Weekend Herald

Un­der­ground landown­ers smil­ing all the way to the bank

Es­sen­tially worth­less land be­neath the earth brought for CRL while own­ers get to hold onto land above, Ben Leahy writes

- New Zealand · Waitemata Harbour · Iceland · Niue · Waikato · Pete Evans · Colliers International

Tax­pay­ers have so far forked out al­most $ 170 mil­lion to buy cen­tral Auck­land land needed for the City Rail Link, in­clud­ing pay­outs for es­sen­tially worth­less un­der­ground land.

The big cash splash went mostly to­wards buy­ing 51 plots of sur­face land and build­ings, but also in­volved $ 13.3 mil­lion spent on the rights to an ad­di­tional 58 tracts un­der­ground.

And those sell­ing the un­der­ground plots were likely smil­ing all the way to the bank.

That’s be­cause they were able to keep hold of their sur­face land and ti­tles while re­ceiv­ing an av­er­age $ 229,310 pay­out per un­der­ground ti­tle.

The City Rail Link builders were forced to buy un­der­ground land where they planned to tun­nel — even though they didn’t need the sur­face land above — due to English com­mon law prece­dent.

This ruled that New Zealand landown­ers didn’t just own their prop­erty’s sur­face land, they also owned a wedge of sky and earth stretch­ing from the “heav­ens above” to the earth’s molten core.

That led Rainey Law’s prop­erty ex­pert Jonathan Wood to call the pay­outs a “wind­fall”, say­ing landown­ers would have been un­likely to sell or find any other use for the un­der­ground land if City Rail Link had not come along.

“On one side, City Rail Link are get­ting prop­er­ties for a rel­a­tively cheap price, but, on the other, the peo­ple sell­ing that un­der­ground land would not have been able to make money from it any­where else,” Wood said.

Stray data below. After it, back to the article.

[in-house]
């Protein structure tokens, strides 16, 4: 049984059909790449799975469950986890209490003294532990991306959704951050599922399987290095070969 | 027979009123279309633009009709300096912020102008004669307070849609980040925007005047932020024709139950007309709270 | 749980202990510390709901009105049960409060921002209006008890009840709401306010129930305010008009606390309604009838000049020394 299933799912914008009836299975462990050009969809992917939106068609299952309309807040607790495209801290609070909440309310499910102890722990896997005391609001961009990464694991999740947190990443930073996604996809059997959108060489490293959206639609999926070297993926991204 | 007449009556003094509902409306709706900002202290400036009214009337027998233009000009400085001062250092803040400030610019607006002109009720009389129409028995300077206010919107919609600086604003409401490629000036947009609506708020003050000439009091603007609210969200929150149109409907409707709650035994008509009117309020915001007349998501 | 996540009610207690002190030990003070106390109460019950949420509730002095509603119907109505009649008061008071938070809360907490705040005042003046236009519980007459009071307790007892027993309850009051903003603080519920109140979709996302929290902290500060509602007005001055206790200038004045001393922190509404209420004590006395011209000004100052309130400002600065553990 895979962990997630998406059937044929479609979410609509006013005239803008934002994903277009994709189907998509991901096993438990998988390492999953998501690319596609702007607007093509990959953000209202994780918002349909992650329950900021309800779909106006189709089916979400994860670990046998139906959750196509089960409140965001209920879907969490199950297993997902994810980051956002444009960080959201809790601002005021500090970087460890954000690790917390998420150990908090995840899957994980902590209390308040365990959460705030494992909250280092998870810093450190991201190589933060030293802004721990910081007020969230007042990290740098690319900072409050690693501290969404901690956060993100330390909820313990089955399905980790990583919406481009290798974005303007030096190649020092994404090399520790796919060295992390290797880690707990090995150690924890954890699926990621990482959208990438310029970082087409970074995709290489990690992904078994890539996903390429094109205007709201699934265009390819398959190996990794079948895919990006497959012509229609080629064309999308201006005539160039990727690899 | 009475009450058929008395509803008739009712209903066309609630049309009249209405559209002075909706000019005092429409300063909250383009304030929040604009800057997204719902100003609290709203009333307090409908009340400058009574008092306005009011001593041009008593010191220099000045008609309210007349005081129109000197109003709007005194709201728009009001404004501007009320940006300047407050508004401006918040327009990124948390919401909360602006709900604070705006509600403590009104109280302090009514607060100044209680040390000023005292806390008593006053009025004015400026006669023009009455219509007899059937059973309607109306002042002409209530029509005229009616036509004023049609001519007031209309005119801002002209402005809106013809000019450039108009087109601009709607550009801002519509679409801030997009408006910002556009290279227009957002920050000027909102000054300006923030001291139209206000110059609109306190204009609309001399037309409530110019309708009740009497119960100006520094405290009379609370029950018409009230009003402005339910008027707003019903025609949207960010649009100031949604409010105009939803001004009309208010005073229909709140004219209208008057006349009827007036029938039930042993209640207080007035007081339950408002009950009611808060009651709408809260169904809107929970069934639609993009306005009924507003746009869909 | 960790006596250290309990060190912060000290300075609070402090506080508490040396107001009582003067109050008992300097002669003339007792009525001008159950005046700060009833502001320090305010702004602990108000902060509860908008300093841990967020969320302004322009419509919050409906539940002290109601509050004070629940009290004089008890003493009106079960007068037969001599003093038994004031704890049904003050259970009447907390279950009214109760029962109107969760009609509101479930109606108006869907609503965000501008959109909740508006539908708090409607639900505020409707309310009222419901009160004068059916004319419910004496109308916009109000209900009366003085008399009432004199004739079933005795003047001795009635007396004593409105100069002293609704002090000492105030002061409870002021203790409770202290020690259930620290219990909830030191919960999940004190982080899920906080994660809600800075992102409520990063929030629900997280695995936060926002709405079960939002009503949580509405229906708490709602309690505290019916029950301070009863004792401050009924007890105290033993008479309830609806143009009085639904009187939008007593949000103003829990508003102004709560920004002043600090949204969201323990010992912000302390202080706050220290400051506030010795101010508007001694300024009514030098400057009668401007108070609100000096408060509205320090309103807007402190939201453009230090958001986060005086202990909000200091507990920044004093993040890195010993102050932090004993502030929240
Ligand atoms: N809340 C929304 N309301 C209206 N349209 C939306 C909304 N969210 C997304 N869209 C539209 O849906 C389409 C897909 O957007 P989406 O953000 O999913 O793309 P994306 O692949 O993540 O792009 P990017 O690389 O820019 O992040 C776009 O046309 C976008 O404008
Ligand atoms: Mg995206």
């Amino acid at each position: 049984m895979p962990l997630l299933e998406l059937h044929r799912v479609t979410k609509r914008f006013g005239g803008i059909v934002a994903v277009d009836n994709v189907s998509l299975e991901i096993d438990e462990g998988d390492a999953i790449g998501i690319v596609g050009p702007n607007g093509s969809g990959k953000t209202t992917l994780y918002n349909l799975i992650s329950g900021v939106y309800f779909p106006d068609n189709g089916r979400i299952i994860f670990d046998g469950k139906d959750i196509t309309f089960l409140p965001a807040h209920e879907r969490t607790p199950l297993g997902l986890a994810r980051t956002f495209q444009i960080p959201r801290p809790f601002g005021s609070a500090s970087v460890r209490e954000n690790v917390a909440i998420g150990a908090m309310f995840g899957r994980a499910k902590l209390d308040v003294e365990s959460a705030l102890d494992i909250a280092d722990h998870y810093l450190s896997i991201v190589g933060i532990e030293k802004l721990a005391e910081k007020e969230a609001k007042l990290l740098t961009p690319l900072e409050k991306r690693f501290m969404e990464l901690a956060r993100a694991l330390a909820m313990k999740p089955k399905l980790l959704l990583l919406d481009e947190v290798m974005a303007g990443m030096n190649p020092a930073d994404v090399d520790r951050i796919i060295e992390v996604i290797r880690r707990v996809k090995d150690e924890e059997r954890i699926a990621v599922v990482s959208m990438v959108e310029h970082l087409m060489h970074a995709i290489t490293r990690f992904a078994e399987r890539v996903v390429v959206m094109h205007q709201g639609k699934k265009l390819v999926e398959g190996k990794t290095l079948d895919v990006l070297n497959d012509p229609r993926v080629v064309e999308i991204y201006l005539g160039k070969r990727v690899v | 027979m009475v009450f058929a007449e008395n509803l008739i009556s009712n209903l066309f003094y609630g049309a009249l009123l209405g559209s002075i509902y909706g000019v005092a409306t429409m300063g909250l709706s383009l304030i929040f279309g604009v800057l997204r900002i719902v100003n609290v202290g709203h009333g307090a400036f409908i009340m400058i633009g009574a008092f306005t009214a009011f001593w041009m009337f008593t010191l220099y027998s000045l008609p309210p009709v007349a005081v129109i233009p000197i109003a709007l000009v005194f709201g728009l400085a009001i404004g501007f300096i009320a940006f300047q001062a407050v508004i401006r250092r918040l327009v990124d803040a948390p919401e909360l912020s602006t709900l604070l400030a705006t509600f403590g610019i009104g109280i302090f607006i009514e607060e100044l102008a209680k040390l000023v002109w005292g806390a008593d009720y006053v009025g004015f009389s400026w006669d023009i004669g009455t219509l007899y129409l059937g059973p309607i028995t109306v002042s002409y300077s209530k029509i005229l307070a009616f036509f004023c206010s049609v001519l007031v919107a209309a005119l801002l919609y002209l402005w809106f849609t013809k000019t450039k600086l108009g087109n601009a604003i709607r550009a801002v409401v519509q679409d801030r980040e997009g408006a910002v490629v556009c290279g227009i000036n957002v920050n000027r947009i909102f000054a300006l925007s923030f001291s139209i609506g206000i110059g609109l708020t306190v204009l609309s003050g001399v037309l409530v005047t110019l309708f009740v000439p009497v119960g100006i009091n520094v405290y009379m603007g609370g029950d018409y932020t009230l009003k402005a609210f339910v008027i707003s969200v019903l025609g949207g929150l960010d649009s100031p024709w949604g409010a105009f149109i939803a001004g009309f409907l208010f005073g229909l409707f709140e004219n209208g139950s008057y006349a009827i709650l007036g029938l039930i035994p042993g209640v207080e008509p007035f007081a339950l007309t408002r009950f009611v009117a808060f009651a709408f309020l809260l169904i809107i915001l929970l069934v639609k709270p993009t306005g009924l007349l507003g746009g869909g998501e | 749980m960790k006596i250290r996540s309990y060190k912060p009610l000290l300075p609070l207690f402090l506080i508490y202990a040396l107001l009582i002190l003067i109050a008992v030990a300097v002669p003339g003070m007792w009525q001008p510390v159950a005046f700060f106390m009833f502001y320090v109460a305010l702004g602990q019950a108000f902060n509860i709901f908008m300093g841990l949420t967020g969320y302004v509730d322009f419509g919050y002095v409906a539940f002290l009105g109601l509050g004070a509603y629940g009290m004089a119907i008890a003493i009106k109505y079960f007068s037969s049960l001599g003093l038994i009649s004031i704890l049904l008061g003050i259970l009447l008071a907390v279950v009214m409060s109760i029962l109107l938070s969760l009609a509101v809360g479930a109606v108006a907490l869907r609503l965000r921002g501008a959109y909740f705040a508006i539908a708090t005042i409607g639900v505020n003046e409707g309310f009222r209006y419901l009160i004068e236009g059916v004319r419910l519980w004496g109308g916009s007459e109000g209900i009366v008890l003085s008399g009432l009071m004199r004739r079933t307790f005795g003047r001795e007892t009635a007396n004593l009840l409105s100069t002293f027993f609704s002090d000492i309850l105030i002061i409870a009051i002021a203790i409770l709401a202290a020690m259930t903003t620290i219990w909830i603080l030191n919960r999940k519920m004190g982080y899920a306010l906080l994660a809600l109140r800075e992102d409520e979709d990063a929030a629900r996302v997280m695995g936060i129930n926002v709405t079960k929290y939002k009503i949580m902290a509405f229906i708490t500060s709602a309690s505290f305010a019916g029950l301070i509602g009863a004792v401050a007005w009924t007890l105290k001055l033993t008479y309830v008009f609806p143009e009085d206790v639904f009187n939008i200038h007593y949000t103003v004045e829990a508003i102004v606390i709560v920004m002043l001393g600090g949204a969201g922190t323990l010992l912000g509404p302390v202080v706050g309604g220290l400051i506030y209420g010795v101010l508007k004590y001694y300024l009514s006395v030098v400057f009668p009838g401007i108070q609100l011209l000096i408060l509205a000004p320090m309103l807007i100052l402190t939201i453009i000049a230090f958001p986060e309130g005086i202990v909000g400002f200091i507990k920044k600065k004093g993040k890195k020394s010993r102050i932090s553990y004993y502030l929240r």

Few Auck­land com­muters would likely quib­ble with the pay­outs ei­ther.

Re­cent dam­age to the Auck­land Har­bour Bridge, when freak winds blew a truck into a sup­port strut, led

Peo­ple would not have been able to make money from it any­where else.

Jonathan Wood, Rainey Law

to the clo­sure of mul­ti­ple lanes for more than two weeks and brought Auck­land’s road net­work to a grind­ing halt.

The traf­fic jams that spilled for kilo­me­tres high­lighted the con­ges­tion that has in­creas­ingly built on city mo­tor­ways.

The $ 4.4 bil­lion City Rail Link pro­ject aims to tackle this by dou­bling the num­ber of pas­sen­gers city trains are able to carry.

Planned to open in 2024, it in­volves build­ing 3.45km of un­der­ground rail­way to­gether with new and im­proved sta­tions. Last month that led work teams to be­gin dig­ging what will be the coun­try’s deep­est train sta­tion at Karanga­hape Rd, where 217m- long plat­forms will be built as much as 35m un­der­ground.

Mer­cury Plaza — ear­lier home to a pop­u­lar Asian food court — had pre­vi­ously stood on the site where the dig­ging is now tak­ing place.

By buy­ing the prop­erty, City Rail Link Lim­ited — the gov­ern­ment agency re­spon­si­ble for the rail­way — gained the above- and be­low- ground rights to the site.

Now gi­ant sheet­ing tem­po­rar­ily stands above where the de­mol­ished Mer­cury Plaza had once been, act­ing like a si­lencer to re­duce noise em­a­nat­ing from an ac­cess shaft be­ing dug be­low.